By Andrew Oliver
Left to right: Jordi Ortega (Torobravo), Neil Schneider (MTBS/S3DGA),
Mike Kim (Hyundai), Andrew Oliver (Blitz Games Studios) at the
3D Entertainment Summit
MTBS is pleased to be joined by a guest writer today! Andrew Oliver is the CTO and Co-Founder of Blitz Games Studios. With over 200 employees, Blitz is considered one of the largest independent game developers in the world. Most recently, their claim to fame was the development of Invincible Tiger: The Legend of Hand Tao. Invincible Tiger was the first modern console game designed to be played in stereoscopic 3D on XBOX 360 and PlayStation3.
The year 2010 will be the year history books look back on and say that 3D in the home really kicked off. It’s taken around a decade for Hollywood to move from a few interesting IMAX 3D experiences to producing its key titles in full 3D, and it looks as though 3D in the home will follow a similar pattern. This time though, thing are happening a lot faster.
Various prototype 3DTVs have been available to buy over the last few years, such as the 3D DLPs from Samsung. We also released the first stereoscopic 3D game last year, Invincible Tiger: The Legend of Han Tao on PlayStation3 and Xbox360, which we created with the aim of opening people’s eyes to the possibilities inherent in 3D. Though we showed just what was possible on the current generation of consoles, we also had a lot of the format’s teething problems to battle though. For example, we were forced to create the game at 1080p in chequerboard format in order for it to be compatible. For the 3D experience to look good we also needed it to run at 60fps. These challenges were added to by the fact that each of the brands – Hyundai, Mitsubishi, iZ3D, Zalmon and JVC – each used a different format.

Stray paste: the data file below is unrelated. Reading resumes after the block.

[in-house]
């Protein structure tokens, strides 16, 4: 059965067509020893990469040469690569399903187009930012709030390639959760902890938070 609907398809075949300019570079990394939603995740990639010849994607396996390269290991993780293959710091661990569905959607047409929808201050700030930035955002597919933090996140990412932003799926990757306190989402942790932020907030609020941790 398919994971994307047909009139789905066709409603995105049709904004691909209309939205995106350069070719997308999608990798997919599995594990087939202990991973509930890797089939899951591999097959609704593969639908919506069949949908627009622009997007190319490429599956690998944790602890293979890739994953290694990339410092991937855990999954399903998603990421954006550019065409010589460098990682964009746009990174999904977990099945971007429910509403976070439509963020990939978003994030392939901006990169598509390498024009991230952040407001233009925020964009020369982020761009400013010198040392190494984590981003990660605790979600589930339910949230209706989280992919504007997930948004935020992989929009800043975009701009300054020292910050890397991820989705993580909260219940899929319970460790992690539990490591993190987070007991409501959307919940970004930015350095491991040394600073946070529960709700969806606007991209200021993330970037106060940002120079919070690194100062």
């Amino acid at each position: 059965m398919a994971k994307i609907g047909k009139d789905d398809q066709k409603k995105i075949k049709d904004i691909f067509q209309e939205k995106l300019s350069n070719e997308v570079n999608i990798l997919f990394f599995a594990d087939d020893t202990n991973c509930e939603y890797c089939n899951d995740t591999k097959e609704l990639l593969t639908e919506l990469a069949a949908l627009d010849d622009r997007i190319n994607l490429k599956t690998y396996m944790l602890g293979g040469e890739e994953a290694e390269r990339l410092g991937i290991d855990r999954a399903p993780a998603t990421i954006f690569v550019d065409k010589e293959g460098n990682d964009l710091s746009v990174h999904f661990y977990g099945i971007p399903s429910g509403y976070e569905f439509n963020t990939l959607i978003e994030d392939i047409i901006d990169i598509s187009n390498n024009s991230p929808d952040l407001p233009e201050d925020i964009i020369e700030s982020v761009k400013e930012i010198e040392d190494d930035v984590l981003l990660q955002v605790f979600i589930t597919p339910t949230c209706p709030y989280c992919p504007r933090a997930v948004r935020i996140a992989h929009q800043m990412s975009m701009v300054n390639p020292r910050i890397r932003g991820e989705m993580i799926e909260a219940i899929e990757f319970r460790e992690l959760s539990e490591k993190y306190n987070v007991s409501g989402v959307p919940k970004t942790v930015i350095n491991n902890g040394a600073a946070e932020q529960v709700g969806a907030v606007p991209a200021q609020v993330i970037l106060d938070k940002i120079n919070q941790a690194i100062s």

Thankfully, the format war is over and the 3DTVs starting to appear in shops use a standardised format that’s easy to make games for and produces much better visuals. HDMI 1.4 or HDMI3D allows devices designed before 3DTVs, such as the PS3 and Xbox360, to send the picture in the correct format. A firmware upgrade is needed before developers can make the games 3DTV compatible, but it will be possible for most games to be converted to or written for 3D.
For developers, this will still need 10-15 percent extra time on the dev cycle to make this mode available due to the extra art and design considerations involved, but the capability is there. We are also starting to see the proliferation of 3DTVs in shops, with Samsung’s LED 3DTVs and the Sony 3D Bravia appearing now, LG’s 3DTVs are also due out soon.